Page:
W3C home > Mailing lists > Public > www-html@w3.org > March 2003

Re: Against 'start' and 'value' attributes

From: Herr Christian Wolfgang Hujer <Christian.Hujer@itcqis.com>
Date: Wed, 12 Mar 2003 00:49:00 +0100
To: Ian Hickson <ian@hixie.ch>, Etan Wexler <ewexler@stickdog.com>, glazman@netscape.com (Daniel Glazman), Tantek Çelik <tantek@cs.stanford.edu>
Cc: "www-html@w3.org" <www-html@w3.org>
Message-Id: <200303120049.01744.Christian.Hujer@itcqis.com>

Hash: SHA1

Hello Ian, Etan, Daniel, Tantek, dear list members,

Am Dienstag, 11. März 2003 23:18 schrieb Ian Hickson:
> On Tue, 11 Mar 2003, Etan Wexler wrote:
> > An attribute is not content.
> This is fundamentally untrue.
Oh, despite your good argumentation, the statement that an attribute is not 
content is neither right nor wrong according to the XML specs, I think.

In rules, content is used only in [39]:
[39]    	element 	   ::=    	EmptyElemTag
			| STag content ETag
...and [78]:
[78]    	extParsedEnt 	   ::=    	TextDecl? content
...and defined in [43]:
[43]    	content 	   ::=    	CharData? ((element | Reference | CDSect | PI | 
Comment) CharData?)*

This of course is called element content, which is a restriction on the term 
content, but on the other hand, what else has content when not an element? 
Yes, an attribute's value could be said to be the attribute's content. But an 
attribute _itself_ is not content. The element content is between the start 
and end tag.

The XML specification is very unclear in that it does not provide a definition 
of the term content, the term is only used.

Some parts of the spec (when talking of entities or the standalone 
declaration) the spec considers all information to be the content, other 
parts say content is between a start tag and an end tag.

I think in textual markup, and that's what HTML (or e.g. DocBook) is, the 
/main information/ should be encoded as element content, while attributes 
should be used for meta information.
Of course there are exceptions from that rule, and the distinction between 
information and meta information is not always clear.

For instance, in HTML there are at least three levels of meta information.
* The structure (a level of meta information nearly always present in XML 
* Attributes, like start or cite or title
* Meta elements, that provide meta information on the document as such

So I agree with both of you, I agree with that content is not just element 
content, that's what I think Ian meant, but that in a closer sense, only 
element content should be treated as content, that's what I think Etan meant. 
The rest is meta information, at least in a markup language for text based 
information. (Other markup languages like SVG or XML Schema need a different 

> In fact, the question about whether to put content in attributes or
> elements during the development of markup languages is one of the most
> hotly debated, and, ironically, one of the least important.
I don't think so, at least as long as a DTD is required. An element's content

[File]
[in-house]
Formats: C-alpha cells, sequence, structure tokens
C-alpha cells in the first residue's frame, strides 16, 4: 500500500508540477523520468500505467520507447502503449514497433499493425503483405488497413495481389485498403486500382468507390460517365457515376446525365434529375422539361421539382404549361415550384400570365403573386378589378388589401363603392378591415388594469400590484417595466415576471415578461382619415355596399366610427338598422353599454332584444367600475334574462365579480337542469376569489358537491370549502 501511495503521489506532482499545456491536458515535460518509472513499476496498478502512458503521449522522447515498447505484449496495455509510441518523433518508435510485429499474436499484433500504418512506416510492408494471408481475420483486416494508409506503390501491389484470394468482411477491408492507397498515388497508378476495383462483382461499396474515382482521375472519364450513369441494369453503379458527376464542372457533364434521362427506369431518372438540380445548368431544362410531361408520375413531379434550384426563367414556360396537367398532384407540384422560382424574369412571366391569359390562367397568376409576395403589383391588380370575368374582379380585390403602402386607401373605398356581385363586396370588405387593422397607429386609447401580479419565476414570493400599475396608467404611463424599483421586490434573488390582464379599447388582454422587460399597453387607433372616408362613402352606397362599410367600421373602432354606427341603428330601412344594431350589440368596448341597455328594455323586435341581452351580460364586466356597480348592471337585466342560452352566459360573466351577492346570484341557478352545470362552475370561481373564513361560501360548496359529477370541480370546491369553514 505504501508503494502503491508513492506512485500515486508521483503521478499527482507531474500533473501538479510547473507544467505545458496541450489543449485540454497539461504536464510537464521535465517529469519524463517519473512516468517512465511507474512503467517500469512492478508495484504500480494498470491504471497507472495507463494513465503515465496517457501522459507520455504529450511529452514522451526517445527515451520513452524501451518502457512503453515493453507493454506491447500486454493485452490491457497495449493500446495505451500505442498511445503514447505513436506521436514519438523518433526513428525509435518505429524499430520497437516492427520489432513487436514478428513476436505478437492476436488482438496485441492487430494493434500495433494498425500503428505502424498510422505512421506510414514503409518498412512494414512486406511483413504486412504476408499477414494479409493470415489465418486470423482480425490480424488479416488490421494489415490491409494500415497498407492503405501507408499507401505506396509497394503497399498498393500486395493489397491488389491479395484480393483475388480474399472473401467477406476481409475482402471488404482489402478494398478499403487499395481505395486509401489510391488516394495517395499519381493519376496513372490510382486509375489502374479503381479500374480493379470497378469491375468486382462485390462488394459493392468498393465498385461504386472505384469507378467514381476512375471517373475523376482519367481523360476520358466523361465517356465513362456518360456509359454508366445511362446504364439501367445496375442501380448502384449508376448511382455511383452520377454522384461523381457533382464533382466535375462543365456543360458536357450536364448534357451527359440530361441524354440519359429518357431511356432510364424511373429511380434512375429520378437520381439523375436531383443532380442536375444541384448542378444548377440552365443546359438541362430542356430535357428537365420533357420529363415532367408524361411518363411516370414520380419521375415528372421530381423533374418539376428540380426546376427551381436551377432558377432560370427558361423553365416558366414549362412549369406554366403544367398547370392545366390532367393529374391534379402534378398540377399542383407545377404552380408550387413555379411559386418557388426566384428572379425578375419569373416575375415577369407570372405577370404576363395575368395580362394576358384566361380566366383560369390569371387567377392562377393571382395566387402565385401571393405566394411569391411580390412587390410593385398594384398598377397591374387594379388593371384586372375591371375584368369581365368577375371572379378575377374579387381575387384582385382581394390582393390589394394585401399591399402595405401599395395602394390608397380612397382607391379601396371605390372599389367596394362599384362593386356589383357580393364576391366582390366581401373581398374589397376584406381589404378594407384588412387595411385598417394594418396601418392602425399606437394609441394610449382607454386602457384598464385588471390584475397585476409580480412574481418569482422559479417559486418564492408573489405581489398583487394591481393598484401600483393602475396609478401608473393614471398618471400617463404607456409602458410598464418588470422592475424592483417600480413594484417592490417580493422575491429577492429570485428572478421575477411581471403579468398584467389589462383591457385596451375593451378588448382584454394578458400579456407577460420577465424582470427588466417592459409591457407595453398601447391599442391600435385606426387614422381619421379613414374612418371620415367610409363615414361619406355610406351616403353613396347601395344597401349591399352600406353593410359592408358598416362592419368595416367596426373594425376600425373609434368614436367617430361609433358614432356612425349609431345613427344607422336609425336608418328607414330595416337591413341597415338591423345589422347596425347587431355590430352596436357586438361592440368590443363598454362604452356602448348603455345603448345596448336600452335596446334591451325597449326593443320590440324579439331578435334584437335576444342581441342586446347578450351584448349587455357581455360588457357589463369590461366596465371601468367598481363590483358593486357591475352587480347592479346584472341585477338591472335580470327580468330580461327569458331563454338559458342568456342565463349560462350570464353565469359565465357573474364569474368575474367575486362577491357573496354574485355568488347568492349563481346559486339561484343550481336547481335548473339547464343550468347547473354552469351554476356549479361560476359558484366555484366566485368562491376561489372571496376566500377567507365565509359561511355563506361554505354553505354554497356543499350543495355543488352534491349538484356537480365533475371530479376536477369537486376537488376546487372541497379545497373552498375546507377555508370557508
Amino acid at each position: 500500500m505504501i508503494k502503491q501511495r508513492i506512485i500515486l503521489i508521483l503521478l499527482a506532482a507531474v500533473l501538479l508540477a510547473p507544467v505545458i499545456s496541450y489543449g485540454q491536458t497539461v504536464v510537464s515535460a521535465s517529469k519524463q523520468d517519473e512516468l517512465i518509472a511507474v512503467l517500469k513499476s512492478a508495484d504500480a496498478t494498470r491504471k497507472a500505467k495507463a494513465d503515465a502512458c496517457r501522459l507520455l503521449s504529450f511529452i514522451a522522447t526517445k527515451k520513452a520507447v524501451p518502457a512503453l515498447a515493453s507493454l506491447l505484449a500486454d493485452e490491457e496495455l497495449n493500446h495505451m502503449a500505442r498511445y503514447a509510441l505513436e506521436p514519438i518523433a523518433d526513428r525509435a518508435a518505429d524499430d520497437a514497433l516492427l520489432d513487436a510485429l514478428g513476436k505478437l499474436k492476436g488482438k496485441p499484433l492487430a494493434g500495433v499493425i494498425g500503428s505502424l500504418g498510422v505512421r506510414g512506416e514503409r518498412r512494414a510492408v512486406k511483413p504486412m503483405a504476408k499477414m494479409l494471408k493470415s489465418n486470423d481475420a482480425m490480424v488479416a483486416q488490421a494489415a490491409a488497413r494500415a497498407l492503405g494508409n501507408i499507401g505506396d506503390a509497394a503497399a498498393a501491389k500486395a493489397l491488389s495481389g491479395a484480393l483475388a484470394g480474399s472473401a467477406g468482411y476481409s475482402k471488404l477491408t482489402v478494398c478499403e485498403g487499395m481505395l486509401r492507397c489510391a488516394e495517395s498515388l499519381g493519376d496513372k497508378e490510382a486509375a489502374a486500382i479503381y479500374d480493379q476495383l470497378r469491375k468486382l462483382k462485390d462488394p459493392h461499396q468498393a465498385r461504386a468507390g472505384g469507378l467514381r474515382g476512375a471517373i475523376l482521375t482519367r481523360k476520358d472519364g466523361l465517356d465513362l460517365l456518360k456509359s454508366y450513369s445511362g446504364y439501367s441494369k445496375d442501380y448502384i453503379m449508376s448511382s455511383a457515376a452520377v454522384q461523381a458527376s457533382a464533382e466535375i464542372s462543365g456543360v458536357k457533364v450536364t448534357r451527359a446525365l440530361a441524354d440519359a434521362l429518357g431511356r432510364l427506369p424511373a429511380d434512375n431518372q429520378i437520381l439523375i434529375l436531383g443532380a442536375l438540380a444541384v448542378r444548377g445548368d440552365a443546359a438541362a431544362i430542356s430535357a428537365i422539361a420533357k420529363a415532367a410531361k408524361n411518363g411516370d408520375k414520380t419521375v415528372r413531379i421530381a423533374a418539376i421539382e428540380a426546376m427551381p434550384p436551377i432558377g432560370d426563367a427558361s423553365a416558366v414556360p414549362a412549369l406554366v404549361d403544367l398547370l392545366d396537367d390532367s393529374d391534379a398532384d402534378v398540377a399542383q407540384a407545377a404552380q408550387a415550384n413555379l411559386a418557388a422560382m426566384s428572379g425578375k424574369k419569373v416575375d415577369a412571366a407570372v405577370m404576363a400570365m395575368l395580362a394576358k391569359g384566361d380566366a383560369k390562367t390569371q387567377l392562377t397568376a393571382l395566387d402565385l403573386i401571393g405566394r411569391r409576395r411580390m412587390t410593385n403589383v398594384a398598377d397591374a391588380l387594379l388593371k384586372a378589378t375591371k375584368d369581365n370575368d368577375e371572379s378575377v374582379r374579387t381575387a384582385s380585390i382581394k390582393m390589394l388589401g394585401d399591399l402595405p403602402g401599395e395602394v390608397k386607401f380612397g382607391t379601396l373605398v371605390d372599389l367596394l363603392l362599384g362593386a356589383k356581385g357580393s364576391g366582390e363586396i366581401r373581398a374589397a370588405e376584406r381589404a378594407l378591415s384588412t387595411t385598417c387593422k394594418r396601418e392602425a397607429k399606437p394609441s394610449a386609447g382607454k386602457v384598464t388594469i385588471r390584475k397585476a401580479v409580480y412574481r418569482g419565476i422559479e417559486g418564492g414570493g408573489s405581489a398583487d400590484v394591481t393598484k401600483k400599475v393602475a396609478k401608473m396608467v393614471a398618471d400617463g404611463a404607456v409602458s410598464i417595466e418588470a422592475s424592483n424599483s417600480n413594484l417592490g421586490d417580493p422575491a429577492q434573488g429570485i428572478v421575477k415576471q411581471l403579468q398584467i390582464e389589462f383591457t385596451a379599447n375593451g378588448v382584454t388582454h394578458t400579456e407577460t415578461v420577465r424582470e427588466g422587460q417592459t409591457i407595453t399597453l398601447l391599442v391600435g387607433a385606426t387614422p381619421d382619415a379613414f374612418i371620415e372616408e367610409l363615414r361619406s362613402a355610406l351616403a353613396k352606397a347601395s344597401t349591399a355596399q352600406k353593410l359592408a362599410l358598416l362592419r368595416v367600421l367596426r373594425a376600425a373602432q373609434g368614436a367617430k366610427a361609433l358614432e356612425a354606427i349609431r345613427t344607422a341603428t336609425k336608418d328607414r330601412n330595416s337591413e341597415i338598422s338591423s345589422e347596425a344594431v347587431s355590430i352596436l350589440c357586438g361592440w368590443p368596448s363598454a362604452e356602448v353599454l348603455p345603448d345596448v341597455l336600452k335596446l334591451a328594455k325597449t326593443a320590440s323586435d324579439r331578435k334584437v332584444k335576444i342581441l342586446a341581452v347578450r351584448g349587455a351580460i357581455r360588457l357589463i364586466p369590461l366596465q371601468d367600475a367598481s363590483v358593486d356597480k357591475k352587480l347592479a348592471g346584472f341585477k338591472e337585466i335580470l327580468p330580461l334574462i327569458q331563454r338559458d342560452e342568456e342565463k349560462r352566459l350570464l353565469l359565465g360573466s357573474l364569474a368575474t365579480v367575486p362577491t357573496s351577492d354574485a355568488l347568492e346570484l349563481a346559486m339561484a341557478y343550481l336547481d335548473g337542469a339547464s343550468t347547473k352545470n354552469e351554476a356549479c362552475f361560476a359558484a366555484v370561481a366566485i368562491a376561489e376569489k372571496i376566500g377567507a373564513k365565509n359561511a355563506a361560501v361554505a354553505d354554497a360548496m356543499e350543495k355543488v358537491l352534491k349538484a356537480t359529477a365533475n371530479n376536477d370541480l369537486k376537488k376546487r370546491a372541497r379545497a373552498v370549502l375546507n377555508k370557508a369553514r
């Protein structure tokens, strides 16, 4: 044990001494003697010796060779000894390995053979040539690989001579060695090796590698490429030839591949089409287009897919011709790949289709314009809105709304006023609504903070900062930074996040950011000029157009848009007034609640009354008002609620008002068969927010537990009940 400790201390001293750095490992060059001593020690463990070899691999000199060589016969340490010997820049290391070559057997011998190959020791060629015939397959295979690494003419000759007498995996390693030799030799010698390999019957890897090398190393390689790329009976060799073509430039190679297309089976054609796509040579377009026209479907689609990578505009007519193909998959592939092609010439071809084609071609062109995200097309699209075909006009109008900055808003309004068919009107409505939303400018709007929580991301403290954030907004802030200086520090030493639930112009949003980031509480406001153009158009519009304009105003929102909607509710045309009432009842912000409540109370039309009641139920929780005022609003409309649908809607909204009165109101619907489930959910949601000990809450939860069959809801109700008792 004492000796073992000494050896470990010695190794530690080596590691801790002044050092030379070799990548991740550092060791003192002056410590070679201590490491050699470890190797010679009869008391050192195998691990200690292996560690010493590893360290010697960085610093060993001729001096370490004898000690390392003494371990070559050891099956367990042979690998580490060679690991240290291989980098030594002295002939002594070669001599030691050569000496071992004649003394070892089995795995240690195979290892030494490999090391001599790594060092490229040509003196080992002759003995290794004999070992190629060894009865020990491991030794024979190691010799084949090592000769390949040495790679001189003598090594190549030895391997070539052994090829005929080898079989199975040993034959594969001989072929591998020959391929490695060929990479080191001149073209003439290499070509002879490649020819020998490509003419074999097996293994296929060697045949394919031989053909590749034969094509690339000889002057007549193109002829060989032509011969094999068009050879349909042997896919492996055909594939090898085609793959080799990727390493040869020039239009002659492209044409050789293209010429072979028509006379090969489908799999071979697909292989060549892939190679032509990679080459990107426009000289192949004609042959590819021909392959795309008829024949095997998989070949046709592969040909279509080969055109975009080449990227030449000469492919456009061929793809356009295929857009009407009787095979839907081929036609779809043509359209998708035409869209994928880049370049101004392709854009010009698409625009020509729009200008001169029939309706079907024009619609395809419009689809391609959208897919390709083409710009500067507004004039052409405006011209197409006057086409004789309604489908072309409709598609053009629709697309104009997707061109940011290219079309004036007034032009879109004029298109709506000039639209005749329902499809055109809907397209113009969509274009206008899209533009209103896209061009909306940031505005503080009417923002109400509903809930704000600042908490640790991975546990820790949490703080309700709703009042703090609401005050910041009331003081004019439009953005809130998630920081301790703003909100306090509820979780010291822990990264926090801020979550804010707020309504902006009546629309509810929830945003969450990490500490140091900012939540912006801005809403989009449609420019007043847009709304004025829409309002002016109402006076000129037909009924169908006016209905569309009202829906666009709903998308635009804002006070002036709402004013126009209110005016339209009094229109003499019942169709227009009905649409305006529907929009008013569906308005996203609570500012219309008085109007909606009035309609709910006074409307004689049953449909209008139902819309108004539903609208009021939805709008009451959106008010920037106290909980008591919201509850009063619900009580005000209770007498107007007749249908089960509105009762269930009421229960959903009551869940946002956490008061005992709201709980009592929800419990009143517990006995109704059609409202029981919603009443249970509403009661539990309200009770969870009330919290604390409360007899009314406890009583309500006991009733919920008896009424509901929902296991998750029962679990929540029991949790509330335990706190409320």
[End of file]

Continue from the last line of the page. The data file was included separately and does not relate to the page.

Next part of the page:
This might be important for some applications.

I think there are some main helpers on the decision between element and 
* Might I want to nest something inside it later?
For instance, a chapter title must be an element because you might want to 
nest other markup like emphasis or code.
* Must it be unique, referable or a reference?
Then it's an attribute.
* Is it ordered or unordered? (ordered -> element, unordered -> attribute)
* Is it the information itself or is it meta information? (info -> element, 
meta -> attribute)

A good approach is taking a look at markup in use, like XHTML, SVG, Ant's 
build files, XML Schema to find out what to use when.

But on the other hand, imagine you have a DTD, and see it can be improved, but 
if you do so, all documents require changes. If it's a small number and you 
use a good editor like vim or emacs, the change is no problem for the editor. 
if it's a huge number, hundrets or thousands or more, just write a 

So really, often people are too cautious when defining a new DTD. Just go 
ahead, if you make mistakes and detect them late, XSLT will help you correct 
them, I tell my students.

Back to the original topic, wether to have start and value attributes on the 
list or a continue reference.
I completely agree with Etan's argumentation that a more logical approach is 
I also completely agree with Daniel's argumentation that the physical approach 
may not be eliminated in favour of the logical approach because there are 
situations where the logical approach simply can't replace the physical 
I support both.

So I really like Tantek's statement:
> I see no problem with having both solutions coexist.
And am looking forward on hopefully seeing both solutions in the next drafts.

- --
Christian Wolfgang Hujer
Geschäftsführender Gesellschafter
Telefon: +49  (0)89  27 37 04 37
Telefax: +49  (0)89  27 37 04 39
E-Mail: Christian.Hujer@itcqis.com
WWW: http://www.itcqis.com/
Version: GnuPG v1.0.7 (GNU/Linux)

Received on Tuesday, 11 March 2003 18:49:10 UTC

This archive was generated by hypermail 2.3.1 : Wednesday, 7 January 2015 15:06:03 UTC